On the B1 floor of 1800 K Street, the three-chair salon known as Charles' Barbershop erupted with a special kind of fervor yesterday. Chants of "OLLIE! OLLIE! OLLIE!" rang forth. "Lookin' like a contra," someone cheered. "Ollie Bay-beeee," another crooned. "Lookin' good," called a third.
High noon, and Michael Bircumshaw was getting an Ollie.
Wisps of hair floated to the floor. Clippers whirred. Water bottles spritzed. Fingers, combs and scissors flew in and out of Bircumshaw's straw-colored hair. George Pettinato, third-generation barber, folded back Bircumshaw's right ear, nuzzled the clipper over the exposed area, then brought out a hand vacuum and removed the loose hair from Bircumshaw's Oxford cloth shirt collar.
Finally, someone who sounded like a bingo caller at the local Grange Hall announced: "We have an Ollie North look-alike!"
An hour later there would be six more, all summer interns, all getting their hair shaved on the sides and in the back and shortened on the top. Grinning. Straightening their ties. Favoring words like "dignity," "honor" and "courage." Surrounded by such barbershop items as Loving Care Color Foam ("The Try-On Hair Color") and Polymerized Electrolytic Humectress Moisture Potion for the Hair, and allowing that the Ollie look could be authenticated with just a bit of gray. But most of all, peering cautiously into the mirror, or into the television cameras.
They did get Ollie cuts, but not from Ollie's barber. And not at Ollie's rates, either. If the young North enthusiasts (and their cheering squad of two dozen) had gone to Isa Saliba at the Westover Barbershop in Virginia, they would have paid $5. Not $9. They could have asked Saliba for an autograph, a firsthand description of their hero and an authoritative definition of the Ollie: "It's just like you see on TV. It's this Marine haircut, actually -- but more -- a little bit -- not too short on top -- like a high-tide Marine -- his hair's longer."
But at Charles' Barbershop, an unflappable Pettinato observed, "It's all, like I say, a trend. The ones that do get involved, they think up things to support their cause."
A voice on the far side of the crowd called out to Pettinato, "Are you going to give complimentary Fawn Halls?" Another voice -- slightly irritated -- answered for Pettinato. "Not Fawn Halls! Betsy Norths!"
The only potential candidates for the Betsy Norths were three young women, summer interns at Freeze Voter, an antinuclear group, and, they said, friends of the seven Ollie fans. But not of the cause. The women whipped out sheets of paper and at strategic moments (in front of the television and newspaper cameras lured for the ceremonies) held them high above their heads: "REAGAN KNEW" and "NO SUPPORT FOR OLLIE/ NORTH IS A CROOK."
"Things like this," Kathe Sennett, 21, said, "only make it worse. He was great on the stand. He was great under pressure. And yeah, he definitely bought everybody's hearts, but he's not a hero."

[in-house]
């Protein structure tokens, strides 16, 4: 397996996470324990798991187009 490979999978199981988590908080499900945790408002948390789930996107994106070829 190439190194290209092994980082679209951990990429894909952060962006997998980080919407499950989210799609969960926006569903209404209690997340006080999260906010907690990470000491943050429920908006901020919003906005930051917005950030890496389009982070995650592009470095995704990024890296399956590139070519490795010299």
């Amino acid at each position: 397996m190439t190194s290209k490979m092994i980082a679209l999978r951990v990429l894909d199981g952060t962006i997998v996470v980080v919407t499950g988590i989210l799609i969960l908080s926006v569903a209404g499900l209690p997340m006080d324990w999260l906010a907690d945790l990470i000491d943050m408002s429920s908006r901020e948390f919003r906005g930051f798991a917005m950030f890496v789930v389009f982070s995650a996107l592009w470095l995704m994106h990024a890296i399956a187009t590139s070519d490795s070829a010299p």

Tell that to Robert Specker.
One chair down from Bircumshaw, under the scissors of barber Jack Latona, Specker's sandy brown curls fell, feather-light, to the linoleum floor.
"I usually have my hair short," said the American Conservative Union intern, "so it's not that radical."
Specker and three others began organizing the cutting session Monday, circulating to the intern-populated offices of Capitol Hill -- especially the conservative ones -- fliers that called out: "DO YOU LOOK LIKE THIS?" (pictures of Arthur Liman and John Nields Jr., the lawyers interrogating witnesses at the Iran-contra hearings) "THEN IT'S TIME FOR AN OLLIE CUT!!!" (picture of Oliver North). "Join the interns for Ollie tomorrow at Charles' Barbershop."
"We want to demonstrate our support for what he's done," Specker said. "But I bet I don't look much like Ollie when I'm done." His curly hair, short and getting shorter by the second, really didn't lend itself to the Oliver North cause.
He said he plans to maintain the new haircut until the hearings are over or until he finishes his internship.
"The press has been treating this issue unfairly. Now Oliver North has a chance to take his message to the people -- directly. We're just trying to keep the ball rolling -- to get attention. That's the point. Young people having been cutting their hair for years to get attention."
Mike McSunas, an intern with Rep. Phil Crane (R-Ill.), worried about nuances. "I don't want to look like I'm a Marine," he said. "I want to look like Oliver North." That being difficult, he is "basically gonna tell everyone I meet, 'Do you like my Oliver North haircut?' "
Joe Pecoraro, the barber at the end of the row, worked his way through the crowd and to his chair, escorting a mild-mannered man -- a typical Charles' Barbershop client on the other side of 30 -- whose appointment happened to coincide with interns' hour.
"Is he getting one too?" called out an Ollie fan.
"We're gonna get you back there as soon as we can get past these lights," Pecoraro promised his customer.
"Is he getting an Ollie?" another shouted.
Pecoraro shook his head. "Nah, he's past that stage," he said.